Is big tech fuelling a war in Central Africa?

International Intrigue desk

The US State Department issued a ‘Statement of Concern’ on Monday, warning that critical minerals bought from the eastern Democratic Republic of the Congo (DRC) and Rwanda are fuelling the ongoing conflict in Central Africa. 

This isn’t the first warning, either. The US dropped its statement shortly after a UN report cautioned that the world’s rush for tech-critical minerals (like tantalum) is both threatened by – and fuelling – ongoing violence in the region.

Some quick context: emerging from a lengthy and miserable European colonisation and then the 1994 Rwandan genocide, many locals crossed into DRC and formed or joined 120 or so rival armed factions that are still fighting.

And while that conflict doesn’t make headlines, it’s displaced around 7.3 million people, making it one of the world’s worst humanitarian crises. It’s also spiked recently after a ceasefire with the ‘M23’ rebels collapsed.

Often backed by regional powers, M23 and its rivals have been vying for control over the mineral-rich eastern DRC. And the Rwanda-backed M23 just seized some of the world’s biggest coltan mines there, with allegations of forced labour meaning minerals from the Rubaya region are now “ineligible for trade” under UN guidelines.

But they keep making their way over borders and out into international markets.

So then, who cares about coltan? To name-drop Vanessa Amorosi’s 2000s-era pop tune that somehow ended up #1 in Hungary… “absolutely everybody”.

Coltan is how we get tantalum, which plays a key role in portable electronics and potentially quantum processing. That’s why both the US and EU have labelled tantalum a “critical” raw material. But that’s also why it’s a little tricky that 60% of the world’s supply now comes from the DRC and Rwanda.

So what to do?

While it struggles on the battlefield at home, the DRC is also shining a light on coltan’s buyers abroad: it’s accused Apple of using conflict-sourced coltan in its iPhones (something the tech giant denies). It’s also calling for an embargo on all coltan exported by neighbouring Rwanda, alleging those exports have actually been stolen from the DRC by Rwanda-backed rebels (Rwanda denies this).

Meanwhile, there are various regional tracing systems to help assure global buyers, but these seem to be collapsing due to the conflict.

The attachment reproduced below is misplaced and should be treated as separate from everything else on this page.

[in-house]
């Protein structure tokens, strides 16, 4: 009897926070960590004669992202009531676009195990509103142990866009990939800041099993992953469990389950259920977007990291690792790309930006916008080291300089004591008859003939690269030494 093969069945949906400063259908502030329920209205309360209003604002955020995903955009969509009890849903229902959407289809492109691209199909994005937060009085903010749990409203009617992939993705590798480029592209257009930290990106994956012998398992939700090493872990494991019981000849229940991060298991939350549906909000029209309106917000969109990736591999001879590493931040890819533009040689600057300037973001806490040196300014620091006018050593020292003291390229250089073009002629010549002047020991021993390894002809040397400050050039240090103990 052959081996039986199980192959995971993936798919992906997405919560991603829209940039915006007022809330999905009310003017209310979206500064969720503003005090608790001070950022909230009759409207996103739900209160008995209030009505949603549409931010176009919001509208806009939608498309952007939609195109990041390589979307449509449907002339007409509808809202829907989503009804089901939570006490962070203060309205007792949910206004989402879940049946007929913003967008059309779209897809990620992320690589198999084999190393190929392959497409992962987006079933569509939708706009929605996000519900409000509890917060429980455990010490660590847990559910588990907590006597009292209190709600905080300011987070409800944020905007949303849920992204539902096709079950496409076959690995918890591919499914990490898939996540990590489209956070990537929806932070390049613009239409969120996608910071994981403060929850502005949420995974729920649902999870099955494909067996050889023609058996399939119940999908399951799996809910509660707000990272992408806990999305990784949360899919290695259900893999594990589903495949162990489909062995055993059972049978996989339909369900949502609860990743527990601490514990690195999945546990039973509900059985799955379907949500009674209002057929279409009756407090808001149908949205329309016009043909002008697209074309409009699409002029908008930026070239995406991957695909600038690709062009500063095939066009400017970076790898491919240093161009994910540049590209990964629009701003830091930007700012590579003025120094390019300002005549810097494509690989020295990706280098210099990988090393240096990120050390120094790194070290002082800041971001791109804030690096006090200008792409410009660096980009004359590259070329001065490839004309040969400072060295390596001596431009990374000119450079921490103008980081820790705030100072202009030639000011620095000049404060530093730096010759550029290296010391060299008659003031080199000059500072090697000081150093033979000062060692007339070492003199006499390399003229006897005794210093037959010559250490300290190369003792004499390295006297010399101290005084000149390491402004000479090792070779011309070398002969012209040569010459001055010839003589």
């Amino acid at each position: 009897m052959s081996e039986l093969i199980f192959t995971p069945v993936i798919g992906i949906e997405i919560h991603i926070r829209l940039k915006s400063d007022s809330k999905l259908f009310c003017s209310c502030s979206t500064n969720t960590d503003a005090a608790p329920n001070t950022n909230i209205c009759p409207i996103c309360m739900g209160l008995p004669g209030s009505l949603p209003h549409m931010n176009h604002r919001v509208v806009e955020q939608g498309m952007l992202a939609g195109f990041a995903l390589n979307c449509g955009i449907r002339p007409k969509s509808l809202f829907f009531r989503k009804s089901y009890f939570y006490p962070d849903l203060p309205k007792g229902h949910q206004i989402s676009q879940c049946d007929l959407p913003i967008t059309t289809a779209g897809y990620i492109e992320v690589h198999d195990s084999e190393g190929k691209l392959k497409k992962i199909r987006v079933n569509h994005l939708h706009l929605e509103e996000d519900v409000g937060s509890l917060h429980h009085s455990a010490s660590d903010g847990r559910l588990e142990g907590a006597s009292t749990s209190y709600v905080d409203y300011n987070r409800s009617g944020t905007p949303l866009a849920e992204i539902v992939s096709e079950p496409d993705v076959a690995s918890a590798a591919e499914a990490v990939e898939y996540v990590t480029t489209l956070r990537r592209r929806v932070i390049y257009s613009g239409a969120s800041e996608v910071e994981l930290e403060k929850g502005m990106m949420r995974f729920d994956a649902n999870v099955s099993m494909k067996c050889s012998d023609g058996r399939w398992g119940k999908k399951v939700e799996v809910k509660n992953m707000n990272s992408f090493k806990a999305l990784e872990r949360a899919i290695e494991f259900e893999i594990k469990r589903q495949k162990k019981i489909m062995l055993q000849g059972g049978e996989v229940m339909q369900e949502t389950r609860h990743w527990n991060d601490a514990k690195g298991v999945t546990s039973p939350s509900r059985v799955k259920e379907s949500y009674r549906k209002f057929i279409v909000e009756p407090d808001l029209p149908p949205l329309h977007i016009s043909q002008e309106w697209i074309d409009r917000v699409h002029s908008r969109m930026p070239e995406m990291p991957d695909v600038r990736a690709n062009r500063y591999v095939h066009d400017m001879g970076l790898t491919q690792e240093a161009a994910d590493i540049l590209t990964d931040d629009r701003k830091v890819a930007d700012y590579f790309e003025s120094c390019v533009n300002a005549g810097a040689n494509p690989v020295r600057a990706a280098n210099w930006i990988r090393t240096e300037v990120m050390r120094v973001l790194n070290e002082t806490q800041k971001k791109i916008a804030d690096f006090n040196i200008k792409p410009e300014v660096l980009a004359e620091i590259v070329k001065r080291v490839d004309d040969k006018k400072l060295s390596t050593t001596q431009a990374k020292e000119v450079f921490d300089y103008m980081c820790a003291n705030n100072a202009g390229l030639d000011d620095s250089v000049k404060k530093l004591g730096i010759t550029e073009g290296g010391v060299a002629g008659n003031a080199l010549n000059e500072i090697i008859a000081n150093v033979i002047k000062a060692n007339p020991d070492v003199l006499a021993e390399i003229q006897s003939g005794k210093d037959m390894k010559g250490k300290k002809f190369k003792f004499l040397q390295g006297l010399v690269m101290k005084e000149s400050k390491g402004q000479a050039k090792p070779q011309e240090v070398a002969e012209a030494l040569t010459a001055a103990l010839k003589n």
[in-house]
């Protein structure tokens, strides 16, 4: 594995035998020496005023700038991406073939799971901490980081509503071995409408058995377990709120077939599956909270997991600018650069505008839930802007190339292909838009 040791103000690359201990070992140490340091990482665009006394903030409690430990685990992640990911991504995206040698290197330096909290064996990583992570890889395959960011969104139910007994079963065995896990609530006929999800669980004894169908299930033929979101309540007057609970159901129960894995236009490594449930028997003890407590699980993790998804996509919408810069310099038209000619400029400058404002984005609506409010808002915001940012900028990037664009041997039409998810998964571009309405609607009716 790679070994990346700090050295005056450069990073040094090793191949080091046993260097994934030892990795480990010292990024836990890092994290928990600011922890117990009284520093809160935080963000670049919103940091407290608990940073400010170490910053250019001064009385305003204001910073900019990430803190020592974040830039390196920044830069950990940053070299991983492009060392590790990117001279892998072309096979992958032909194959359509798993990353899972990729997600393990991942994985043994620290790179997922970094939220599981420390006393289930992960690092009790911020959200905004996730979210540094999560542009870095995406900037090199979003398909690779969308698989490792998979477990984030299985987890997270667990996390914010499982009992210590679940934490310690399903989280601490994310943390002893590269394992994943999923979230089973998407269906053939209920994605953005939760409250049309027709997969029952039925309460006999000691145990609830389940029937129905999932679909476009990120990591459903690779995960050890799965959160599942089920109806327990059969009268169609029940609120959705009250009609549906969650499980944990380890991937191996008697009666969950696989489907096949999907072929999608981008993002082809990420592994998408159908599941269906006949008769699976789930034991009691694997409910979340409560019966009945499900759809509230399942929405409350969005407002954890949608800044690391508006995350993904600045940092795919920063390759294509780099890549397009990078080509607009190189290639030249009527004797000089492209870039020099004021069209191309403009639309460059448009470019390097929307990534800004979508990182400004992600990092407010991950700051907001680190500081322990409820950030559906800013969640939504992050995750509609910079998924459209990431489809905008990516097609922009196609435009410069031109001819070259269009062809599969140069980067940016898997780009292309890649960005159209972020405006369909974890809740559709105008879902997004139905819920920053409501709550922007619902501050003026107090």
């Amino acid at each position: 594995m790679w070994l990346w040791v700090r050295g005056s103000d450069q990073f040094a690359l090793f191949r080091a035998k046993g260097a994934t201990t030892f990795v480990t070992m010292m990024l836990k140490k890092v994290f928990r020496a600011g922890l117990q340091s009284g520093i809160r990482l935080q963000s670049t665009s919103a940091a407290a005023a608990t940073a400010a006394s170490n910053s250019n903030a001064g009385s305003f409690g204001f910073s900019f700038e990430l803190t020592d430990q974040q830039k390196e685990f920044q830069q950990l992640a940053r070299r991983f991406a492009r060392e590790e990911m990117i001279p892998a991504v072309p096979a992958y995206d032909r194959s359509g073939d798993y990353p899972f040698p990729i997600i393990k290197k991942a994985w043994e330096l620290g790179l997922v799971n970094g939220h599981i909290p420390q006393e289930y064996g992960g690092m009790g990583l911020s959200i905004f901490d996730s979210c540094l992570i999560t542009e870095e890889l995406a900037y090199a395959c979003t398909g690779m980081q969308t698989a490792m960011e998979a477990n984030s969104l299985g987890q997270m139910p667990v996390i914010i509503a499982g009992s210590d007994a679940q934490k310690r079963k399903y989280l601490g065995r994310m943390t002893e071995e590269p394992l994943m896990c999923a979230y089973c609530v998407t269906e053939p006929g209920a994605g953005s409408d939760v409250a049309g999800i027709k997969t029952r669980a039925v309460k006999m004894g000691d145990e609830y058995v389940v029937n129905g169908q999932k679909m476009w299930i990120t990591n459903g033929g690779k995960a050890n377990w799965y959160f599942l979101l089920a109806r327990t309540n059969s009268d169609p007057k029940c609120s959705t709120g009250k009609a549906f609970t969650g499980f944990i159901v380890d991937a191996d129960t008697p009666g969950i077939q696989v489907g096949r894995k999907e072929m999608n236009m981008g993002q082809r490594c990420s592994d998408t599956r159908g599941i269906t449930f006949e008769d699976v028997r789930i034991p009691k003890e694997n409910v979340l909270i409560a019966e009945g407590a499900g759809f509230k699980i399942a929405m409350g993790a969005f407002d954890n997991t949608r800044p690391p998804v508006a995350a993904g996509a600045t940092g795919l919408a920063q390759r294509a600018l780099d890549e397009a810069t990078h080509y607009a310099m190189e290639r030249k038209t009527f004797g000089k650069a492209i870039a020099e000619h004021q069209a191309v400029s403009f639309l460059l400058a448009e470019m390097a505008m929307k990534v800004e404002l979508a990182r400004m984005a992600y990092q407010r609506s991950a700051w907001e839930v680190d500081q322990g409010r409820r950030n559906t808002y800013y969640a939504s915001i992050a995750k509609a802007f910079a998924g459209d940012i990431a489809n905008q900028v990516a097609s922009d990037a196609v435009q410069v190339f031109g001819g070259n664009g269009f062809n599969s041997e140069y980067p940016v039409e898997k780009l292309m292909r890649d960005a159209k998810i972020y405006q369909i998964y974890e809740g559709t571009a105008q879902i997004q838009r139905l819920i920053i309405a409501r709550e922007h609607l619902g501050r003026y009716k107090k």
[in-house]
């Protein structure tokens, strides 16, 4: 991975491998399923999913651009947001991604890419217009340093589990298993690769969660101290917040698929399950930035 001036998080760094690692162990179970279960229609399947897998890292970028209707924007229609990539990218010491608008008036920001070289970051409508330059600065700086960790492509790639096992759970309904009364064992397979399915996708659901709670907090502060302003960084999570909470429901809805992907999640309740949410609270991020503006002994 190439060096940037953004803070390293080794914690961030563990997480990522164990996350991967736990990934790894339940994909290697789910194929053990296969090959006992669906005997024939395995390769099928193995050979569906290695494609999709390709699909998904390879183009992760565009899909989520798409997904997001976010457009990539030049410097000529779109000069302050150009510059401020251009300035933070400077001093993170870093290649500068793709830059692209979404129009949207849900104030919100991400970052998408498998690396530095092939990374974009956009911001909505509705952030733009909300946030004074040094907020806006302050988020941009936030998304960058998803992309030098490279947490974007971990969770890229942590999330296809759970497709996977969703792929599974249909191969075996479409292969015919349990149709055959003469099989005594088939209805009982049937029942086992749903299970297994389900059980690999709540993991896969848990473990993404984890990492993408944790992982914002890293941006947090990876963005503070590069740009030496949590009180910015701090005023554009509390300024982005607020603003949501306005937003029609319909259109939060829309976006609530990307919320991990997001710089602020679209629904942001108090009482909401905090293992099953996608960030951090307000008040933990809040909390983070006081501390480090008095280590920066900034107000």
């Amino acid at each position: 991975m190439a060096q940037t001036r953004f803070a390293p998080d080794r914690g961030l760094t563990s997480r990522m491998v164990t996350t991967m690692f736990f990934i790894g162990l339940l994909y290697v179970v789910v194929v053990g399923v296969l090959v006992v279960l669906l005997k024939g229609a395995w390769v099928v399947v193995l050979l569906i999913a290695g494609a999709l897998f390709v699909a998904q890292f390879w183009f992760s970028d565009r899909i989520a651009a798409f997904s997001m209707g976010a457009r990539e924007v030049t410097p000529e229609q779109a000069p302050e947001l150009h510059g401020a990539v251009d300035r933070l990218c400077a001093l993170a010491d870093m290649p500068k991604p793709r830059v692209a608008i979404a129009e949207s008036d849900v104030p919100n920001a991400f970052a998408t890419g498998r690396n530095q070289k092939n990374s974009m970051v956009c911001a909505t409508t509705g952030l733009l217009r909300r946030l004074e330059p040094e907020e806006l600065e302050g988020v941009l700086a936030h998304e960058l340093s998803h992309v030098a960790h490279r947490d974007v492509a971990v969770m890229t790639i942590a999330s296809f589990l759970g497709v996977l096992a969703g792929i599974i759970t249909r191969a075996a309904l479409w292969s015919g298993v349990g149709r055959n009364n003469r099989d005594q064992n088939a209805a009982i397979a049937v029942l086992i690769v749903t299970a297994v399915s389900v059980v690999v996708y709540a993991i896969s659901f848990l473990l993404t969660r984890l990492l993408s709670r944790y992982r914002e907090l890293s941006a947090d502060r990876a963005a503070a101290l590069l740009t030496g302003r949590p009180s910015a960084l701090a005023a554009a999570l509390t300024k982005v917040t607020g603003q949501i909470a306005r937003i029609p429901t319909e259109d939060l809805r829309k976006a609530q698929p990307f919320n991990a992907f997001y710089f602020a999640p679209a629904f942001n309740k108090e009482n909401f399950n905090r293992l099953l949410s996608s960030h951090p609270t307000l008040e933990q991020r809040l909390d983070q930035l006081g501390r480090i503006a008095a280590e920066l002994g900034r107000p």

And some governments (particularly in the West) have also passed new laws to drive transparency around how our products hit our shelves, though they largely shift the burden onto businesses themselves.

So then, what are the options for businesses?

All sorts of consultancies will happily charge millions to tell you what we’ve just told you for free above (did we pick the wrong line of work?)

Or you can pay a premium to get your tantalum from the other 40% of global supply that’s supposedly not tainted, though that just tweaks your dilemma: you face higher costs but could still end up with tantalum that’s tainted (thanks to the industry’s broader tracing challenges).

So then that leaves the final piece of the puzzle, which is the rest of us: consumers. But our options don’t seem much better than those for businesses.

Much like a good movie, life eventually forces the protagonist (whether it’s you or, say, Tom Cruise) to choose between two irreconcilable goods: a comfortable living, or a clean conscience (The Firm); the love of your life, or the job of your dreams (Jerry Maguire). And so on. The choices we make reveal who we are.

But much like how Tom eventually figures out a way to get love and cash on screen, we’re hopeful we can (with good engineering and policy) find ways to hit seemingly competing priorities in the real world.

In this instance, it’ll involve a mix of ingenuity around supply chains (like using blockchain to improve traceability) and materials science (like using alternatives such as niobium from Canada or Brazil).

But as inevitable as these developments may seem to us, ‘inevitable’ doesn’t necessarily mean ‘quick’, which is probably what folks in the eastern DRC really need right now.

Also worth noting:

Rwanda recorded an unprecedented rise in coltan exports in 2023, up 50% from 2022. The UN and US statements above both note reports of coltan being smuggled out of the DRC to Rwanda and Uganda.


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